An unfunny thing happened on the way to AI
AI takes on comedian George Carlin. In this 2004 photo, Carlin speaks about his new book, “When Will Jesus Bring The Pork Chops?” at a book signing at Barnes and Noble in New York City. (Stephen Chernin/Getty Images)
Sometimes I open my mouth and a grumpy old(er) man comes out, a cartoon character in mismatched plaids and pants hiked way up. Inside the comic strip bubble above my head I’m yelling, “Hey, get offa my lawn!”
This may be one of those times. Only now the bubble reads, “Hey, Biff. Just because you can use artificial intelligence, doesn’t mean you have to. Especially on George Carlin.”
Normally, I’m prone to embrace new technology, even when I don’t fully understand its capabilities or how to manipulate it. My experience is that having a young person you trust nearby has saved my bacon and bytes more than I can count. That said, I have passion for progress, so neither newfangled nor gee-whiz nor cutting edge gizmos and gadgets send me screaming into the night, a reaction I’ve noticed among some of a certain generation: Mine.
That embrace includes artificial intelligence, AI, the current holy grail among techsters, predicted to change the world as we know it and, according to some, a potential danger unless we understand and use its enormous capabilities well.
I’ve said as much in this space, bemoaning AI’s intrusion into the college essay universe and its power as a tool for misinformation campaigns, but marveling at its possibilities in science, industry, medicine, virtually any arena.
But an hour-long George Carlin concert, with an AI-generated Carlin and audience, a laugh track from the ’50s and animated images to buttress every joke, few of which I found either Carlinesque or funny? Why?
A couple of podcasters using a comedy AI called Dudesy created the Carlin concert, which they call, “I’m Glad I’m Dead.” The title briefly amused me, but the other 59 minutes and 58 seconds had me wondering what the spin rate was for a dearly departed comic genius in his grave.
For many of us, George Carlin was a transformative comedian. His keen, edgy observations on life were at once hilarious but often steeped in searing truths that made him a comic icon, from his days as Al Sleet, the hippy, dippy weatherman, to his “seven words you can’t say on television.” Foolishness was a favorite target of his as he once said, “Think of how stupid the average person is, and realize half of them are stupider than that.”
That’s why we have videos or CDs or even albums of Carlin. We find him, as well, on YouTube. We have ways to watch and rewatch, hearing his extraordinary and expansive comic mind at work in its original form.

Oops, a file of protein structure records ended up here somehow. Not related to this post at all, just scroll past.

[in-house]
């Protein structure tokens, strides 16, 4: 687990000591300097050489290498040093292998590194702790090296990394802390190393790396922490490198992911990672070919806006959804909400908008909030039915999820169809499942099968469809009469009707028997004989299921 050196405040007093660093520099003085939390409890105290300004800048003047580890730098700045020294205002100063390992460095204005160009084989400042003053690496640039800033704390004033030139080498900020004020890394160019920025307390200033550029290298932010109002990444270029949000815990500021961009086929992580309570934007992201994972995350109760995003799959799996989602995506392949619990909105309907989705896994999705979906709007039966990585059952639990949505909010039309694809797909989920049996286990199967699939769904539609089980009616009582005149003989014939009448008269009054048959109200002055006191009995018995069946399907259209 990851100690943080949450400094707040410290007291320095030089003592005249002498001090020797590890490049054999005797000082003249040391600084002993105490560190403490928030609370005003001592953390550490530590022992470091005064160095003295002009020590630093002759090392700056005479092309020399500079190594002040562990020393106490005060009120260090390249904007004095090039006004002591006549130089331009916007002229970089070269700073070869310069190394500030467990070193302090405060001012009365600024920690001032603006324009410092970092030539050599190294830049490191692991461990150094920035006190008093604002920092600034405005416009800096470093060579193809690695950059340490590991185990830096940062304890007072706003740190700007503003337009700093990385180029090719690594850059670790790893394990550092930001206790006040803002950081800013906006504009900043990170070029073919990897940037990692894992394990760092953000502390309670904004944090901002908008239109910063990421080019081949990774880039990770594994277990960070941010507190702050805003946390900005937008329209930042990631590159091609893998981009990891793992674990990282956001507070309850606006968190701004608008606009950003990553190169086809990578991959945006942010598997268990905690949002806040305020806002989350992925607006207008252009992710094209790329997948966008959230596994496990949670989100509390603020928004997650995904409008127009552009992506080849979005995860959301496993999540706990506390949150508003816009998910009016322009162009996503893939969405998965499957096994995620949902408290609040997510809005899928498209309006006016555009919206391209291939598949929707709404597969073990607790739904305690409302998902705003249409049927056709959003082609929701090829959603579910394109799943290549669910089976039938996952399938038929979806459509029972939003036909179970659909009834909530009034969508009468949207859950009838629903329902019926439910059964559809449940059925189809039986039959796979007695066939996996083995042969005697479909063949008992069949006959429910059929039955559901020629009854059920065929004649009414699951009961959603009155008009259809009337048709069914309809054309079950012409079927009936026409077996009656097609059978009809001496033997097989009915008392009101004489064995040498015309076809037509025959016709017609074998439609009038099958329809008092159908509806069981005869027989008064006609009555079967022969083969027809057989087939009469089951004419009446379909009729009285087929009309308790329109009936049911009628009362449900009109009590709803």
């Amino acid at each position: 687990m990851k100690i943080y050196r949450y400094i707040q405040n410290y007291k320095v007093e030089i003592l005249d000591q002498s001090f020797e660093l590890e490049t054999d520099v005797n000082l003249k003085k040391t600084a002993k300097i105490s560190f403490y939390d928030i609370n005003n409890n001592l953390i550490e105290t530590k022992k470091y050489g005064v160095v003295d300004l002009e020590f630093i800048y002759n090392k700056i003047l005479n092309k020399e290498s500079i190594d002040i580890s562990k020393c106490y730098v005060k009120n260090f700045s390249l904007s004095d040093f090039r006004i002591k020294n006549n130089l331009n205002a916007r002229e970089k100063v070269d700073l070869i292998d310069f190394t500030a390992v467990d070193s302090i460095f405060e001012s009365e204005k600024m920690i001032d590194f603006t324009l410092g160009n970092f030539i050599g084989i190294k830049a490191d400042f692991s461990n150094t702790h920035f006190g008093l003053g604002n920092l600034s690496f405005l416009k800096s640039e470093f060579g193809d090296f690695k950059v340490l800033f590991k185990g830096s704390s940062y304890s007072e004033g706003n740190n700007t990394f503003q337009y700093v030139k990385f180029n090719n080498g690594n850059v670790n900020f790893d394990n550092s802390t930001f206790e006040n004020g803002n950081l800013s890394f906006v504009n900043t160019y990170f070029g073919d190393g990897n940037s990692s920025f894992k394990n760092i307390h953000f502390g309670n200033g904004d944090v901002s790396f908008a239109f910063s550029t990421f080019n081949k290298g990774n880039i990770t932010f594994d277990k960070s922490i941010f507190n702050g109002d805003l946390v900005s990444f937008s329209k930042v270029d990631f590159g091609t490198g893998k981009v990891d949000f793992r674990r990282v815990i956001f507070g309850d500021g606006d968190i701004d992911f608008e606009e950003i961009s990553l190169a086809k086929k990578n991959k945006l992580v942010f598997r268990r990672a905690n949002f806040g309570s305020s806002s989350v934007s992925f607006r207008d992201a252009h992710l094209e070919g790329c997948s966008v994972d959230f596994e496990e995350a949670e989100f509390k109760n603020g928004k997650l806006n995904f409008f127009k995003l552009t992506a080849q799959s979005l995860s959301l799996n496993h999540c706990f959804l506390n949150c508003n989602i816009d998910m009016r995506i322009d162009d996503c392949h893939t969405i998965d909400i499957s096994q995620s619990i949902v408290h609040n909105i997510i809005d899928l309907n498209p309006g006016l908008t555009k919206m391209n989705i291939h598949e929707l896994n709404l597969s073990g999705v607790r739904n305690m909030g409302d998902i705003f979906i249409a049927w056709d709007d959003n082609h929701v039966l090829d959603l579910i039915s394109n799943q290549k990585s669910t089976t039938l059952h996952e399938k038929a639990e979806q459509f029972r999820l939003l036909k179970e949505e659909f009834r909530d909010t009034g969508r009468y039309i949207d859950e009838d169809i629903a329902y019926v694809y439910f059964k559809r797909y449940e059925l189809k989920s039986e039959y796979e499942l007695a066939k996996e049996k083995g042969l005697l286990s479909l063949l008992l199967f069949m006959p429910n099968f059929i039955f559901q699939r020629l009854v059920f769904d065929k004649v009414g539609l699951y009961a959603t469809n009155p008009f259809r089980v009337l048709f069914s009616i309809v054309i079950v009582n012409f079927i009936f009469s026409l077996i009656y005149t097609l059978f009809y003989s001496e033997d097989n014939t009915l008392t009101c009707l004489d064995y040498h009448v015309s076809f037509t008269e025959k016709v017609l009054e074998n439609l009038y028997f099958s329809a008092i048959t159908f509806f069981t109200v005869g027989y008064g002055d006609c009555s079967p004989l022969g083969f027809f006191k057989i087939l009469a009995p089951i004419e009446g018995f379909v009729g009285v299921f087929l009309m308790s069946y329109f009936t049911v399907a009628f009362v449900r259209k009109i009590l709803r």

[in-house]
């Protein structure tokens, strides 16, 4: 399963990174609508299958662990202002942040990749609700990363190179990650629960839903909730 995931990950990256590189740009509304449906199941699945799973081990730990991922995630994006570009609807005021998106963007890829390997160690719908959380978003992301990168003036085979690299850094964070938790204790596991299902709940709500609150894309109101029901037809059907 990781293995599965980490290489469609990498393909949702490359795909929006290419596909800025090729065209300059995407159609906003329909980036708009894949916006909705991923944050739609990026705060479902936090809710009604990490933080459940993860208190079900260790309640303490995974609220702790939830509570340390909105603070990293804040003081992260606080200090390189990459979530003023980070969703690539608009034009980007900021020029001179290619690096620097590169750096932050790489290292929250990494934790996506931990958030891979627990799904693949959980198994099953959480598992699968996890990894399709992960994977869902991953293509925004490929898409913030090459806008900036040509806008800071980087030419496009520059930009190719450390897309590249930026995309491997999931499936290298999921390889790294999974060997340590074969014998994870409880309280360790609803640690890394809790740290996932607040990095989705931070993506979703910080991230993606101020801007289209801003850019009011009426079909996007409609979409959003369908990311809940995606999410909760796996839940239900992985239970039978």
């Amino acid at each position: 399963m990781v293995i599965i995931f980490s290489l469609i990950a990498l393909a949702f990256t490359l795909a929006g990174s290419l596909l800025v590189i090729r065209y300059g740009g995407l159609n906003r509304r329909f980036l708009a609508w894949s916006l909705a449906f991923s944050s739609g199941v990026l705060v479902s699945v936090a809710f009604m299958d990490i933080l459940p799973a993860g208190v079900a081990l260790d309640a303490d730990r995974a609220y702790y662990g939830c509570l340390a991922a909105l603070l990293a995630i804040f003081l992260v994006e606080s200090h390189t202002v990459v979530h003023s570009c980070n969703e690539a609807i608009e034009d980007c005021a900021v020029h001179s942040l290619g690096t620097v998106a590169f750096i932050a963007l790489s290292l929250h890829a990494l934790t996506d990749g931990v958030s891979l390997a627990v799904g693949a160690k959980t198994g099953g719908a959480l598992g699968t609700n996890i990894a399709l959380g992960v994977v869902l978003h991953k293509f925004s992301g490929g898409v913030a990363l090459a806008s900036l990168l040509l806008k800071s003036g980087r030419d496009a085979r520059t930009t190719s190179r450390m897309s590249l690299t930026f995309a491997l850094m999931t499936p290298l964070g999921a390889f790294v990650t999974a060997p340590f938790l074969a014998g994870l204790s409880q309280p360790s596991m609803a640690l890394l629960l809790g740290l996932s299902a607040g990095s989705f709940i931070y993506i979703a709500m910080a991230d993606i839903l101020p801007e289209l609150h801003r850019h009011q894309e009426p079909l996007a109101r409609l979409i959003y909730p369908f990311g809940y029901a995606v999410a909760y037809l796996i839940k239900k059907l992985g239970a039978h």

Here’s where we’ve taken ourselves: More than once Dudesy reminded us — rather emphatically — that the video we were about to watch was not really George Carlin. No kidding?
But bless Dudesy’s little artificial heart. In a world of deep fakes, synthetic speech and the wider palette of generative adversarial network images, it never hurts to check reality these days.
Never mind the laugh track and the endless arty accouterments, this AI didn’t sound like Carlin. Plus, we never see his face. His expressions and mugging were an integral part of Carlin’s storytelling, humor and insight.
The AI Carlin riffed on reality TV, mass shootings, social media and, in a bit of irony, AI. Reading the comments from viewers on social media, I found many who loved the show. I get that. One person’s funny is another’s tragedy.
What “I’m Glad I’m Dead” underscores is what AI can never truly recreate: humanity, in this case the distinctive human gift of a comedic virtuoso like George Carlin. That’s the nature of “artificial.”
His daughter, Kelly, recognized as much. “My dad spent a lifetime perfecting his craft from his very human life, brain and imagination,” she said. “No machine will ever replace his genius. These AI generated products are clever attempts at trying to recreate a mind that will never exist again. Let’s let the artist’s work speak for itself. Humans are so afraid of the void that we can’t let what has fallen into it stay there.”
Even though “I’m Glad I’m Dead” covered AI, if Carlin were alive, I would pay good money to hear him gut the idea that just because we can use AI to create George Carlin, layer in a few jokes and observations, sprinkle with AI-generated images, why would we?
Do I sound like a crotchety Luddite? Yeah, maybe. But shouldn’t we — on our way to a wonderful, AI-infused world — let the singular, human minds of masters be just that: singular and human?
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